One in three women, around 736 million, are subjected to physical or sexual violence by an intimate partner or sexual violence from a non-partner in their lifetime, says a World Health Organisation (WHO) report. According to the report, this violence starts early one in four young women (aged between 15-24 years) who have been in a relationship will have already experienced violence by an intimate partner by the time they reach their mid-twenties. Intimate partner violence is by far the most prevalent form of violence against women globally, affecting around 641 million.
Given the high levels of stigma and under-reporting of sexual abuse, the true figure is likely to be significantly higher.
“To address violence against women, there’s an urgent need to reduce stigma around this issue, train health professionals to interview survivors with compassion, and dismantle the foundations of gender inequality,” Claudia Garcia-Moreno from WHO, said in a statement.
As per the report, violence disproportionately affects women living in low and lower-middle income countries. An estimated 37 per cent of women living in the poorest countries have experienced physical and/or sexual intimate partner violence in their life, with some of these countries having a prevalence as high as one in two. The regions of Oceania, Southern Asia and Sub-Saharan Africa have the highest prevalence rates of intimate partner violence among women aged between 15-49, ranging from 33-51 per cent. The lowest rates are found in Europe (16-23 per cent), Central Asia (18 per cent), Eastern Asia (20 per cent) and South-Eastern Asia (21 per cent).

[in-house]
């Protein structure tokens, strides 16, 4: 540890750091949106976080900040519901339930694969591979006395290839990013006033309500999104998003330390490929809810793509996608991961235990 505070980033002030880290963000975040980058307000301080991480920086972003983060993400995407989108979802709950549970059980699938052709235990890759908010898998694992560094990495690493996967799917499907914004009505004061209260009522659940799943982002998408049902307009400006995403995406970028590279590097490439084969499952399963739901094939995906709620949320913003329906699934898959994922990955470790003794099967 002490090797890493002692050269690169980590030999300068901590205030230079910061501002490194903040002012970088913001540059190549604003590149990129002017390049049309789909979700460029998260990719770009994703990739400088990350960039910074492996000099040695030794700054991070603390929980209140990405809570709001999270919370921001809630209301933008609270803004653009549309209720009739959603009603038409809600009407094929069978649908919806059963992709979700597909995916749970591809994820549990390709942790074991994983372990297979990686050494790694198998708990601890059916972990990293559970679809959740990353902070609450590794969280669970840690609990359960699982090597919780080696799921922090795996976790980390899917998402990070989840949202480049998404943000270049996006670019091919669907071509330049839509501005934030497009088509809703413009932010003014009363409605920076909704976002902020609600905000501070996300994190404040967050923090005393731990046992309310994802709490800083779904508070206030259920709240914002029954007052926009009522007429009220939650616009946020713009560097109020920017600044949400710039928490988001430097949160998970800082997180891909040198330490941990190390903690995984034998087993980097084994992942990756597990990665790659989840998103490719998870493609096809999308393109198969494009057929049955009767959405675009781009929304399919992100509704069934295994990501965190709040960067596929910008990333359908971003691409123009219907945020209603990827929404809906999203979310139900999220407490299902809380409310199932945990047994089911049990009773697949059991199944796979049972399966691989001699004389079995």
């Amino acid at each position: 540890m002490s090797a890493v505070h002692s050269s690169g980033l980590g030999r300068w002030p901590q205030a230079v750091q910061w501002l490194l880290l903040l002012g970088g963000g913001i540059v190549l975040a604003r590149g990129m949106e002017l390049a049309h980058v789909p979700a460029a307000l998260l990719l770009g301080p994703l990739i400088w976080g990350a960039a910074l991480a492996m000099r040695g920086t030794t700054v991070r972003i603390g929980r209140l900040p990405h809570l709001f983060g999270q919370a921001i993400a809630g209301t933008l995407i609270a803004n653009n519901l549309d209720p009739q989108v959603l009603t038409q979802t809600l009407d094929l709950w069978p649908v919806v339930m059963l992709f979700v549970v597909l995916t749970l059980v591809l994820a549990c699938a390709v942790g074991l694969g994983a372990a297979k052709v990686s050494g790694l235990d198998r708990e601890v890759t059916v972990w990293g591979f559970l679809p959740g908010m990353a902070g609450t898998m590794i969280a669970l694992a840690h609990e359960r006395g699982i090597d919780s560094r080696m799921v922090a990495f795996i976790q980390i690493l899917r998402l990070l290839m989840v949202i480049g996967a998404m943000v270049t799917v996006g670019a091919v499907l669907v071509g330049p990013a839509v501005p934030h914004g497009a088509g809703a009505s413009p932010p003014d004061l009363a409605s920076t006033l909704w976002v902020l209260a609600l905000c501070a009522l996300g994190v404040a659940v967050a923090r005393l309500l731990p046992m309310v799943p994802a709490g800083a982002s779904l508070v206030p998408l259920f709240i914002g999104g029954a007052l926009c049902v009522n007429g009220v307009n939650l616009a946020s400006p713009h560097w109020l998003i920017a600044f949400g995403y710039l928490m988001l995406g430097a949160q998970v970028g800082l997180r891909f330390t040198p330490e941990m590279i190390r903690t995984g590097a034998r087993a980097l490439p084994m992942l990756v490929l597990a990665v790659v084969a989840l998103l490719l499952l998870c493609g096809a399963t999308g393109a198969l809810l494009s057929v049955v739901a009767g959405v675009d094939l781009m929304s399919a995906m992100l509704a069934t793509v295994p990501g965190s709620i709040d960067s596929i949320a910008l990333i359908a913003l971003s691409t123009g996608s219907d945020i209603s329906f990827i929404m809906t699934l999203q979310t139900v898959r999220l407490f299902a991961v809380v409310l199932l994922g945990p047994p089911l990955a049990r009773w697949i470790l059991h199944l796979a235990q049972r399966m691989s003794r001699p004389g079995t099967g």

This report presents data from the largest ever study of the prevalence of violence against women, conducted by WHO on behalf of a special working group of the UN. Based on data from 2000 to 2018, it updates previous estimates released in 2013.